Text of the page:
of living bark-lice (Physokermes piceae) on spruce trees at Amherst, Mass. Honeybees by hundreds were humming through the trees and gathering a liberal store of honey-dew. Sweet liquids exuded by the tips of the leaves of cone-trees, which crystallize by evaporation into white sugars, are also gathered. See Chapter on Honey-Dew.
DATE PALM (Phoenix dactylifera). — Large areas of Arizona and California are adapted to date culture, and there are extensive plantations of great age in Lower California and Mexico. The staminate and pistillate flowers are on different trees, or the trees are partly “male” and partly “female.” The flowers are pollinated by the wind, and under cultivation, in order to economize the pollen, it is the practice to bind a sprig of staminate flowers among the pistillate. The white flowers are small, in large clusters, and bloom in early spring. The date palm has often been declared to be a “splendid honey, plant,” but the bloom is nectarless. Honeybees, however, visit the staminate blossoms in large numbers for pollen. (See Palm under Honey Plants.)
ELDER (Sambucus canadensis). — A shrub 3 to 10 feet tall, bearing numerous broad, flat-topped clusters of small white flowers. The flowers are occasionally reported to yield nectar, but they contain neither nectar nor nectaries. All the flower biologists of Europe class them as pollen-flowers. Bees gather the pollen, which is moderately abundant. It blooms in July, and grows in moist soil from New Brunswick to Texas. Elderberry. Elder-blow. American elder. Sweet elder.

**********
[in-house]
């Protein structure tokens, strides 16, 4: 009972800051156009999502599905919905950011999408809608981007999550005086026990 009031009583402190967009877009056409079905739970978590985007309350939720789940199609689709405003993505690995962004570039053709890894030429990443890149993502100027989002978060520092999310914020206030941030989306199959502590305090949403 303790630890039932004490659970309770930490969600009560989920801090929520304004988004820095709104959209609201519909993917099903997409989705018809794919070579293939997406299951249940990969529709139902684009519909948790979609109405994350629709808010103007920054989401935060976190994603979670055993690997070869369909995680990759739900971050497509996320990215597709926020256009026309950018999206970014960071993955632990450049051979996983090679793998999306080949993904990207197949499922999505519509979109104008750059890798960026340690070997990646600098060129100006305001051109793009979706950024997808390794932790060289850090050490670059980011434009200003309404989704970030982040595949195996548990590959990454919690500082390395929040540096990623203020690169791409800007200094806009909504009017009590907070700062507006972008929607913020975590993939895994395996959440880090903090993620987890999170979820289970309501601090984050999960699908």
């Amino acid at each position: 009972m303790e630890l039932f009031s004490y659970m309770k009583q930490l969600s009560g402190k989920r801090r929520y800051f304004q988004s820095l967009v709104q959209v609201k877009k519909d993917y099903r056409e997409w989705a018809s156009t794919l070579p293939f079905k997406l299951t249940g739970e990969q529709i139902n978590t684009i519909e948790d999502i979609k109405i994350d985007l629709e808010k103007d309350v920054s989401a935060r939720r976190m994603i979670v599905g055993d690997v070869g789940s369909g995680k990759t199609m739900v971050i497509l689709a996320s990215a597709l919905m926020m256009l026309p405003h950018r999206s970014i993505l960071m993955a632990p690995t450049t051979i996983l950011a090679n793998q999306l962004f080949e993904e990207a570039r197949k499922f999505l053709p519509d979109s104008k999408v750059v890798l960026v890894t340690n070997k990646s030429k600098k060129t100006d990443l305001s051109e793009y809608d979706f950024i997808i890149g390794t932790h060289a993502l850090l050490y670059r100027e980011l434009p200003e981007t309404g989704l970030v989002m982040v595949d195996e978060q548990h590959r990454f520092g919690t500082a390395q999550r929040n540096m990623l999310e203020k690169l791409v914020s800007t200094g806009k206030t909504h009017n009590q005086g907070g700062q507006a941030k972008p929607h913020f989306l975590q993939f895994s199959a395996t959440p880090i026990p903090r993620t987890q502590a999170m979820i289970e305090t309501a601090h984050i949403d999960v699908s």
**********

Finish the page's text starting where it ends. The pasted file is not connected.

ELM (Ulmus americana). — A large and well-known tree, widely planted for shade and ornament. The purplish flowers are wind-pollinated, and appear in spring before the leaves; they are partly perfect and partly unisexual. In a time of scarcity bees have been known to resort to the elms for pollen by thousands. Honey-dew is also gathered from the leaves. Canada to Florida and Texas. (Fig. 9.)
Fig. 9. — American Elm (Ulmus americana), Photographed by Lovell.